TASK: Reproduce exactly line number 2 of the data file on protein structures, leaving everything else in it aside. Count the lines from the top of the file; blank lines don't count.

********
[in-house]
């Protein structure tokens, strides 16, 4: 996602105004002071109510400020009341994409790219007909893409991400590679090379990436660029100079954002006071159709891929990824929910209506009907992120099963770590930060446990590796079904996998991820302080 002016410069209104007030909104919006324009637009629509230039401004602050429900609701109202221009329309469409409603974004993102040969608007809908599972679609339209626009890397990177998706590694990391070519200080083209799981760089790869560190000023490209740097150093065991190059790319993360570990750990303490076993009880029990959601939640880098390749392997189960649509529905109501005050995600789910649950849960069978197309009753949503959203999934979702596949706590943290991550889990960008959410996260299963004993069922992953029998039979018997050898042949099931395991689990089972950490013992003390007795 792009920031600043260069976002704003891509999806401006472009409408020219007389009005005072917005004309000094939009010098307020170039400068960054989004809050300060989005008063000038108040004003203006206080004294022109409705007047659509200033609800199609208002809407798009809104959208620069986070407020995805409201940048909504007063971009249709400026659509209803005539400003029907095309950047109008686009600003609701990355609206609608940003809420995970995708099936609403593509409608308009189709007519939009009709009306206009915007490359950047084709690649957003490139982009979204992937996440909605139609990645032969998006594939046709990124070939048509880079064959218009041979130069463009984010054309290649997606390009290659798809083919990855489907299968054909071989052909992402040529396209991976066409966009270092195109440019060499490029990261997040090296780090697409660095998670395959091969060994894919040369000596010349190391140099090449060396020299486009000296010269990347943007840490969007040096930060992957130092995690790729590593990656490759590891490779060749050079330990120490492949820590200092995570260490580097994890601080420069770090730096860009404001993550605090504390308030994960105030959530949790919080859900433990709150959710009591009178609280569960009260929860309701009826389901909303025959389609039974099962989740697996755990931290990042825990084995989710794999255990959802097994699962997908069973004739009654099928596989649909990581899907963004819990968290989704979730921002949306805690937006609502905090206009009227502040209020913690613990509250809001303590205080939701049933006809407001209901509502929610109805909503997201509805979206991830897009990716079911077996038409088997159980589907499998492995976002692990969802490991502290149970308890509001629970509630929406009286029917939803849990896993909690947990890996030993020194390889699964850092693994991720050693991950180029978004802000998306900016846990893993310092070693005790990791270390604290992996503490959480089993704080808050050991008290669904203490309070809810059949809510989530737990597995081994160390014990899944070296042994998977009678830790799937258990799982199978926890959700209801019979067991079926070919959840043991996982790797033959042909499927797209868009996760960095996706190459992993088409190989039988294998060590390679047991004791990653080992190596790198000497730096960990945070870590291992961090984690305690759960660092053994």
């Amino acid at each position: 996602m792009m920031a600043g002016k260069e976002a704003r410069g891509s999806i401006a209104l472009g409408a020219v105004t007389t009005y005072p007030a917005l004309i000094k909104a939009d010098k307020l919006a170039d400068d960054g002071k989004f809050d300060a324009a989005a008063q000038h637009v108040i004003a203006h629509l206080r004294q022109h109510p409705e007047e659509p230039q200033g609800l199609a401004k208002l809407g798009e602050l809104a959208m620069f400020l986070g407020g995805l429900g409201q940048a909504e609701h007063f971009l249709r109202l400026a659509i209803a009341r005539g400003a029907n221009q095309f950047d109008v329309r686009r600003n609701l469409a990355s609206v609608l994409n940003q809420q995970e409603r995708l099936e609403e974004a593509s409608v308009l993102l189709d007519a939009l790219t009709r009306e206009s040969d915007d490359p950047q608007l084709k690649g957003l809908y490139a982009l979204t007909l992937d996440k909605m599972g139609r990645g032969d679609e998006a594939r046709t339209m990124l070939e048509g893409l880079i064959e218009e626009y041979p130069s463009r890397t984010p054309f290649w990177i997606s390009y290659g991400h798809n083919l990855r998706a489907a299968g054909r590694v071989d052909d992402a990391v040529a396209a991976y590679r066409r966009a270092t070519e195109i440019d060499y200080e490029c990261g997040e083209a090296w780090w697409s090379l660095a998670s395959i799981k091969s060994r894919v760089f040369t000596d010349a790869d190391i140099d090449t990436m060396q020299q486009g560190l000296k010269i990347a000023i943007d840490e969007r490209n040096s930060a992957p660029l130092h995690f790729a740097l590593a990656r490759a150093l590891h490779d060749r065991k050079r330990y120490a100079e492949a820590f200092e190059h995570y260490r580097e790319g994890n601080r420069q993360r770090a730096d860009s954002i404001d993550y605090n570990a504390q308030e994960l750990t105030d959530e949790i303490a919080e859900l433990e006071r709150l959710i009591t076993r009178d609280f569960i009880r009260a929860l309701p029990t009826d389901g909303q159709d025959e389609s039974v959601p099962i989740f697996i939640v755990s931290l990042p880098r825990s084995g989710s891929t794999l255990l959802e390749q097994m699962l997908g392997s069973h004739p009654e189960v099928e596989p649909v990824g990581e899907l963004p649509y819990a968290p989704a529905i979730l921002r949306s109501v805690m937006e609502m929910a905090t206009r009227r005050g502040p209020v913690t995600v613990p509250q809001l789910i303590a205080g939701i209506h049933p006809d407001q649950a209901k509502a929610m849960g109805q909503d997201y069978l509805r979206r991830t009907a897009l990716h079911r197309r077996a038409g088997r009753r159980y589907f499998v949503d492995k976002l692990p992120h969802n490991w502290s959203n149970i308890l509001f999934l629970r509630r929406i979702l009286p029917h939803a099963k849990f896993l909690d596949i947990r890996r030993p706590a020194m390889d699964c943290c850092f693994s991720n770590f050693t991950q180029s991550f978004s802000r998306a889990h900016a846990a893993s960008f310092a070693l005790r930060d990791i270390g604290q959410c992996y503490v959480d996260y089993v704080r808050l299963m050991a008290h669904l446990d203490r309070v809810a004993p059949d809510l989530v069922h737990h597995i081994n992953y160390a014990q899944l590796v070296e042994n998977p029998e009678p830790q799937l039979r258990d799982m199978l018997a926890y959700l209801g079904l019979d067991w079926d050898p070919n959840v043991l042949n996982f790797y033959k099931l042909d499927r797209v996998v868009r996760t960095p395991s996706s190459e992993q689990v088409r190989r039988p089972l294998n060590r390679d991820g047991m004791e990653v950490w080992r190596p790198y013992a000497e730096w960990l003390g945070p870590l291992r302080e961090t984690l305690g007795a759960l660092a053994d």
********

């Protein structure tokens, strides 16, 4: 996602105004002071109510400020009341994409790219007909893409991400590679090379990436660029100079954002006071159709891929990824929910209506009907992120099963770590930060446990590796079904996998991820302080 002016410069209104007030909104919006324009637009629509230039401004602050429900609701109202221009329309469409409603974004993102040969608007809908599972679609339209626009890397990177998706590694990391070519200080083209799981760089790869560190000023490209740097150093065991190059790319993360570990750990303490076993009880029990959601939640880098390749392997189960649509529905109501005050995600789910649950849960069978197309009753949503959203999934979702596949706590943290991550889990960008959410996260299963004993069922992953029998039979018997050898042949099931395991689990089972950490013992003390007795 792009920031600043260069976002704003891509999806401006472009409408020219007389009005005072917005004309000094939009010098307020170039400068960054989004809050300060989005008063000038108040004003203006206080004294022109409705007047659509200033609800199609208002809407798009809104959208620069986070407020995805409201940048909504007063971009249709400026659509209803005539400003029907095309950047109008686009600003609701990355609206609608940003809420995970995708099936609403593509409608308009189709007519939009009709009306206009915007490359950047084709690649957003490139982009979204992937996440909605139609990645032969998006594939046709990124070939048509880079064959218009041979130069463009984010054309290649997606390009290659798809083919990855489907299968054909071989052909992402040529396209991976066409966009270092195109440019060499490029990261997040090296780090697409660095998670395959091969060994894919040369000596010349190391140099090449060396020299486009000296010269990347943007840490969007040096930060992957130092995690790729590593990656490759590891490779060749050079330990120490492949820590200092995570260490580097994890601080420069770090730096860009404001993550605090504390308030994960105030959530949790919080859900433990709150959710009591009178609280569960009260929860309701009826389901909303025959389609039974099962989740697996755990931290990042825990084995989710794999255990959802097994699962997908069973004739009654099928596989649909990581899907963004819990968290989704979730921002949306805690937006609502905090206009009227502040209020913690613990509250809001303590205080939701049933006809407001209901509502929610109805909503997201509805979206991830897009990716079911077996038409088997159980589907499998492995976002692990969802490991502290149970308890509001629970509630929406009286029917939803849990896993909690947990890996030993020194390889699964850092693994991720050693991950180029978004802000998306900016846990893993310092070693005790990791270390604290992996503490959480089993704080808050050991008290669904203490309070809810059949809510989530737990597995081994160390014990899944070296042994998977009678830790799937258990799982199978926890959700209801019979067991079926070919959840043991996982790797033959042909499927797209868009996760960095996706190459992993088409190989039988294998060590390679047991004791990653080992190596790198000497730096960990945070870590291992961090984690305690759960660092053994």